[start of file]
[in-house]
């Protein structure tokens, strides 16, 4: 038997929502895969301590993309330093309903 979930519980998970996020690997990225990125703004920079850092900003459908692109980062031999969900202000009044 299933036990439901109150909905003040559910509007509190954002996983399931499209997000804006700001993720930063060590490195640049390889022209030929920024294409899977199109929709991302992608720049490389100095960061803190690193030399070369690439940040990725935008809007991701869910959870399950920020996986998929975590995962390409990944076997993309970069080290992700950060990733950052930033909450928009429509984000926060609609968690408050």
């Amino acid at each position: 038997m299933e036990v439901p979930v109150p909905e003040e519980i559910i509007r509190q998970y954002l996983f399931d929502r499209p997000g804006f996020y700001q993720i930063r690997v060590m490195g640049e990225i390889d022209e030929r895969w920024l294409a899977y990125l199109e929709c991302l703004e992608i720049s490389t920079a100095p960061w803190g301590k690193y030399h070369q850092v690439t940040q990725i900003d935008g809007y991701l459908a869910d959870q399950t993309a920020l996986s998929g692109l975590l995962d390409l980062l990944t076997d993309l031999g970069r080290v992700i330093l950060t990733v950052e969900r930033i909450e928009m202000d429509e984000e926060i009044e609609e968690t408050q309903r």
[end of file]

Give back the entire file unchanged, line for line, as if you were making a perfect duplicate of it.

[in-house]
């Protein structure tokens, strides 16, 4: 038997929502895969301590993309330093309903 979930519980998970996020690997990225990125703004920079850092900003459908692109980062031999969900202000009044 299933036990439901109150909905003040559910509007509190954002996983399931499209997000804006700001993720930063060590490195640049390889022209030929920024294409899977199109929709991302992608720049490389100095960061803190690193030399070369690439940040990725935008809007991701869910959870399950920020996986998929975590995962390409990944076997993309970069080290992700950060990733950052930033909450928009429509984000926060609609968690408050």
């Amino acid at each position: 038997m299933e036990v439901p979930v109150p909905e003040e519980i559910i509007r509190q998970y954002l996983f399931d929502r499209p997000g804006f996020y700001q993720i930063r690997v060590m490195g640049e990225i390889d022209e030929r895969w920024l294409a899977y990125l199109e929709c991302l703004e992608i720049s490389t920079a100095p960061w803190g301590k690193y030399h070369q850092v690439t940040q990725i900003d935008g809007y991701l459908a869910d959870q399950t993309a920020l996986s998929g692109l975590l995962d390409l980062l990944t076997d993309l031999g970069r080290v992700i330093l950060t990733v950052e969900r930033i909450e928009m202000d429509e984000e926060i009044e609609e968690t408050q309903r």